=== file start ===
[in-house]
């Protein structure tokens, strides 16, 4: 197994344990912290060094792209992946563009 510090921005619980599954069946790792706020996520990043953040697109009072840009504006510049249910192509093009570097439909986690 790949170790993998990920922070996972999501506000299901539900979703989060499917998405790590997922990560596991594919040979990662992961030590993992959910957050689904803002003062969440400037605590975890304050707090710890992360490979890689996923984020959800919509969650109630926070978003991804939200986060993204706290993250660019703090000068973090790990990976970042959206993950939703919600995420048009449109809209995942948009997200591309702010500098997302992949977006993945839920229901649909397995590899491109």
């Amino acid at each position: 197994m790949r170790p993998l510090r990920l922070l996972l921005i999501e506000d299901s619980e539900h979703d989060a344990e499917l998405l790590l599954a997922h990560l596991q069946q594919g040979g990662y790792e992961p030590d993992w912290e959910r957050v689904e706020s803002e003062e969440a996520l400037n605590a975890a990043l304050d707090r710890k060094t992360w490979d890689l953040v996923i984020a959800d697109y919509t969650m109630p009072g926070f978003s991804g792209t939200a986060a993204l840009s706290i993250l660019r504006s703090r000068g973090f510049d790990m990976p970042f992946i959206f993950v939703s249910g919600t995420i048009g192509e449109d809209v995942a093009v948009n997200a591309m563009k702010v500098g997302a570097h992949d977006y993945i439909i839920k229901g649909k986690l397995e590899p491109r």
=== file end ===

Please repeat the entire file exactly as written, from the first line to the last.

[in-house]
């Protein structure tokens, strides 16, 4: 197994344990912290060094792209992946563009 510090921005619980599954069946790792706020996520990043953040697109009072840009504006510049249910192509093009570097439909986690 790949170790993998990920922070996972999501506000299901539900979703989060499917998405790590997922990560596991594919040979990662992961030590993992959910957050689904803002003062969440400037605590975890304050707090710890992360490979890689996923984020959800919509969650109630926070978003991804939200986060993204706290993250660019703090000068973090790990990976970042959206993950939703919600995420048009449109809209995942948009997200591309702010500098997302992949977006993945839920229901649909397995590899491109």
């Amino acid at each position: 197994m790949r170790p993998l510090r990920l922070l996972l921005i999501e506000d299901s619980e539900h979703d989060a344990e499917l998405l790590l599954a997922h990560l596991q069946q594919g040979g990662y790792e992961p030590d993992w912290e959910r957050v689904e706020s803002e003062e969440a996520l400037n605590a975890a990043l304050d707090r710890k060094t992360w490979d890689l953040v996923i984020a959800d697109y919509t969650m109630p009072g926070f978003s991804g792209t939200a986060a993204l840009s706290i993250l660019r504006s703090r000068g973090f510049d790990m990976p970042f992946i959206f993950v939703s249910g919600t995420i048009g192509e449109d809209v995942a093009v948009n997200a591309m563009k702010v500098g997302a570097h992949d977006y993945i439909i839920k229901g649909k986690l397995e590899p491109r």